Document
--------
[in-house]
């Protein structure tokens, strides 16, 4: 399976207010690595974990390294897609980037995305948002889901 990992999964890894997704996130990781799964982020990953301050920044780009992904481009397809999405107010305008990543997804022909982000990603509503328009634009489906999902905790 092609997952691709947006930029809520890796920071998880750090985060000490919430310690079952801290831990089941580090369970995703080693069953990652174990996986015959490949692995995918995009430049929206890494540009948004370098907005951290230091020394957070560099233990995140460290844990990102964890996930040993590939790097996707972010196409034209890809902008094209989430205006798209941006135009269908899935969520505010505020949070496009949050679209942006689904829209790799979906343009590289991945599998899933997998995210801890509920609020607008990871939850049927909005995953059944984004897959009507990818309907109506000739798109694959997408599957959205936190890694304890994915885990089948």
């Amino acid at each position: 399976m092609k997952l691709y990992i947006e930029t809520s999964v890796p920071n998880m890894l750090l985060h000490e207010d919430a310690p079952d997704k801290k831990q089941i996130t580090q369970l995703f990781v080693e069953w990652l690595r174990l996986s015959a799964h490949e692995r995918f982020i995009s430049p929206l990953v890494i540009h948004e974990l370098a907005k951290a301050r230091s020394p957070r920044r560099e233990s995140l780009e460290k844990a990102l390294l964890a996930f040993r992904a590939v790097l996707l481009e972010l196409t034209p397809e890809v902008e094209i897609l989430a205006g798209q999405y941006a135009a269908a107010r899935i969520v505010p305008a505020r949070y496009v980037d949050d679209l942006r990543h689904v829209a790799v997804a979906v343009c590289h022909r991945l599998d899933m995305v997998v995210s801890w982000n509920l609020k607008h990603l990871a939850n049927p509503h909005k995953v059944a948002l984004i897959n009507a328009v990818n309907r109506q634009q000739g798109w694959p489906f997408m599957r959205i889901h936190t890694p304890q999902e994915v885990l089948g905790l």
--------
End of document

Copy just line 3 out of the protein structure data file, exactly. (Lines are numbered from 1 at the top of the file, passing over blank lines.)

């Amino acid at each position: 399976m092609k997952l691709y990992i947006e930029t809520s999964v890796p920071n998880m890894l750090l985060h000490e207010d919430a310690p079952d997704k801290k831990q089941i996130t580090q369970l995703f990781v080693e069953w990652l690595r174990l996986s015959a799964h490949e692995r995918f982020i995009s430049p929206l990953v890494i540009h948004e974990l370098a907005k951290a301050r230091s020394p957070r920044r560099e233990s995140l780009e460290k844990a990102l390294l964890a996930f040993r992904a590939v790097l996707l481009e972010l196409t034209p397809e890809v902008e094209i897609l989430a205006g798209q999405y941006a135009a269908a107010r899935i969520v505010p305008a505020r949070y496009v980037d949050d679209l942006r990543h689904v829209a790799v997804a979906v343009c590289h022909r991945l599998d899933m995305v997998v995210s801890w982000n509920l609020k607008h990603l990871a939850n049927p509503h909005k995953v059944a948002l984004i897959n009507a328009v990818n309907r109506q634009q000739g798109w694959p489906f997408m599957r959205i889901h936190t890694p304890q999902e994915v885990l089948g905790l």